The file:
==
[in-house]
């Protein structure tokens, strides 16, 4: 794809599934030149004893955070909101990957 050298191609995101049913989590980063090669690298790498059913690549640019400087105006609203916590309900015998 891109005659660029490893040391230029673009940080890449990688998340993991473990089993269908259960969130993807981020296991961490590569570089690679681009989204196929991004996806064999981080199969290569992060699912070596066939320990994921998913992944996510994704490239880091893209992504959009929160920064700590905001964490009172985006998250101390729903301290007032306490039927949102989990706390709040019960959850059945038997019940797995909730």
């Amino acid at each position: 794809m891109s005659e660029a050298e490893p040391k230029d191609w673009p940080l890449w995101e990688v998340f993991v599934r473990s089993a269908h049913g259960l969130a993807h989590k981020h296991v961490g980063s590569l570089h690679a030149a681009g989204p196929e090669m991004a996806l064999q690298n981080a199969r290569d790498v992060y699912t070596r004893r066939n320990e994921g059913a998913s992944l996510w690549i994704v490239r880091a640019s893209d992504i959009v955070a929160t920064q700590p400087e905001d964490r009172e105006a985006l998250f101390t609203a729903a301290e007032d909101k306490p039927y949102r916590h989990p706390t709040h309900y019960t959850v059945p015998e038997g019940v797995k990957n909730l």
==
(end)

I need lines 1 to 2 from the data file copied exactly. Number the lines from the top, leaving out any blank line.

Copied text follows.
[in-house]
């Protein structure tokens, strides 16, 4: 794809599934030149004893955070909101990957 050298191609995101049913989590980063090669690298790498059913690549640019400087105006609203916590309900015998 891109005659660029490893040391230029673009940080890449990688998340993991473990089993269908259960969130993807981020296991961490590569570089690679681009989204196929991004996806064999981080199969290569992060699912070596066939320990994921998913992944996510994704490239880091893209992504959009929160920064700590905001964490009172985006998250101390729903301290007032306490039927949102989990706390709040019960959850059945038997019940797995909730």